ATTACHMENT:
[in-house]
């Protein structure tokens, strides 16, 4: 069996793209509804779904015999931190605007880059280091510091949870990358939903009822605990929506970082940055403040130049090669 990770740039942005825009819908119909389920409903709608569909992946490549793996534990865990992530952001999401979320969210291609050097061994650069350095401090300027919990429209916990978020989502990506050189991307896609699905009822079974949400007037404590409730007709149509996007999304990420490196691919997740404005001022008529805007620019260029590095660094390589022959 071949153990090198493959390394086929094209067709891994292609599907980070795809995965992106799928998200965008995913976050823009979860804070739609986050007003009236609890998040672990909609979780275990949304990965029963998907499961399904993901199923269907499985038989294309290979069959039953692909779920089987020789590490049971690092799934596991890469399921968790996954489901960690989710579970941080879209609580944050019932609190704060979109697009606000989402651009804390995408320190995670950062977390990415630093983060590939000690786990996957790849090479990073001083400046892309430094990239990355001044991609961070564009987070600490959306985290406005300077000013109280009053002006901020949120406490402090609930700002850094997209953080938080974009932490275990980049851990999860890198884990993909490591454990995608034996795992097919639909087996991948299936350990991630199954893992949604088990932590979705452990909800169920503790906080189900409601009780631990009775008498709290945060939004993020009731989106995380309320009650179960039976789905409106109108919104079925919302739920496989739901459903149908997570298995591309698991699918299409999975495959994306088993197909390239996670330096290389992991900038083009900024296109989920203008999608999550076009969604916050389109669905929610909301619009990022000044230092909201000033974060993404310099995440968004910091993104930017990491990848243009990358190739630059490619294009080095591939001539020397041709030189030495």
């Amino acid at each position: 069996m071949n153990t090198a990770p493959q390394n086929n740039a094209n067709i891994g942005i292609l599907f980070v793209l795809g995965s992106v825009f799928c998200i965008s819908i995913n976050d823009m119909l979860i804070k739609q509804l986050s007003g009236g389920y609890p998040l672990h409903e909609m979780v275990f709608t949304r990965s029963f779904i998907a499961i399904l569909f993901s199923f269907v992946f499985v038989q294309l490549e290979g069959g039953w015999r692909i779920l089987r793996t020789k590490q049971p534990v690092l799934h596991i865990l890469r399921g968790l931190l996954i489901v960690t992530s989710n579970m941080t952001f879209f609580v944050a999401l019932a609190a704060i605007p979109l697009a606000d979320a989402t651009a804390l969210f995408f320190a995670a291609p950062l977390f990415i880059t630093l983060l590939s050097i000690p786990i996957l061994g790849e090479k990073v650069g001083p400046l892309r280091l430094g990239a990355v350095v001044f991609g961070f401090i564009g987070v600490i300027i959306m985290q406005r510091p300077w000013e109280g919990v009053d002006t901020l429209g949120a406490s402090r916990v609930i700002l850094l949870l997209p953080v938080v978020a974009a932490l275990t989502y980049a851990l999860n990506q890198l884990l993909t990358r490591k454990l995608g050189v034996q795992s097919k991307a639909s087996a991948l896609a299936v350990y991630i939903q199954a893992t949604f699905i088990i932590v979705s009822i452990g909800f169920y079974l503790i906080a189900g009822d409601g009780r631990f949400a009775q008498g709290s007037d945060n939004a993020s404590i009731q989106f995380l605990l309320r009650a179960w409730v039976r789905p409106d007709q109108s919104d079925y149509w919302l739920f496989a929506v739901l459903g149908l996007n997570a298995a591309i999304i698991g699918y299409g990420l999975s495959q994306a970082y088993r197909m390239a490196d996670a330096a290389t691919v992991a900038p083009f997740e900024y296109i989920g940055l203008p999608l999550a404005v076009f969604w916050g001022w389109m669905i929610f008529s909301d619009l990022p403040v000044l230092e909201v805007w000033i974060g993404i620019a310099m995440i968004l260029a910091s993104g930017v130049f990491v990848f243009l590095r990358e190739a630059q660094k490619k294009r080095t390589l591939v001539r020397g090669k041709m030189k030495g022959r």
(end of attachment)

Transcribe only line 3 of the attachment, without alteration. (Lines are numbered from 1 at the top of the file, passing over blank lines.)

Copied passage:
């Amino acid at each position: 069996m071949n153990t090198a990770p493959q390394n086929n740039a094209n067709i891994g942005i292609l599907f980070v793209l795809g995965s992106v825009f799928c998200i965008s819908i995913n976050d823009m119909l979860i804070k739609q509804l986050s007003g009236g389920y609890p998040l672990h409903e909609m979780v275990f709608t949304r990965s029963f779904i998907a499961i399904l569909f993901s199923f269907v992946f499985v038989q294309l490549e290979g069959g039953w015999r692909i779920l089987r793996t020789k590490q049971p534990v690092l799934h596991i865990l890469r399921g968790l931190l996954i489901v960690t992530s989710n579970m941080t952001f879209f609580v944050a999401l019932a609190a704060i605007p979109l697009a606000d979320a989402t651009a804390l969210f995408f320190a995670a291609p950062l977390f990415i880059t630093l983060l590939s050097i000690p786990i996957l061994g790849e090479k990073v650069g001083p400046l892309r280091l430094g990239a990355v350095v001044f991609g961070f401090i564009g987070v600490i300027i959306m985290q406005r510091p300077w000013e109280g919990v009053d002006t901020l429209g949120a406490s402090r916990v609930i700002l850094l949870l997209p953080v938080v978020a974009a932490l275990t989502y980049a851990l999860n990506q890198l884990l993909t990358r490591k454990l995608g050189v034996q795992s097919k991307a639909s087996a991948l896609a299936v350990y991630i939903q199954a893992t949604f699905i088990i932590v979705s009822i452990g909800f169920y079974l503790i906080a189900g009822d409601g009780r631990f949400a009775q008498g709290s007037d945060n939004a993020s404590i009731q989106f995380l605990l309320r009650a179960w409730v039976r789905p409106d007709q109108s919104d079925y149509w919302l739920f496989a929506v739901l459903g149908l996007n997570a298995a591309i999304i698991g699918y299409g990420l999975s495959q994306a970082y088993r197909m390239a490196d996670a330096a290389t691919v992991a900038p083009f997740e900024y296109i989920g940055l203008p999608l999550a404005v076009f969604w916050g001022w389109m669905i929610f008529s909301d619009l990022p403040v000044l230092e909201v805007w000033i974060g993404i620019a310099m995440i968004l260029a910091s993104g930017v130049f990491v990848f243009l590095r990358e190739a630059q660094k490619k294009r080095t390589l591939v001539r020397g090669k041709m030189k030495g022959r």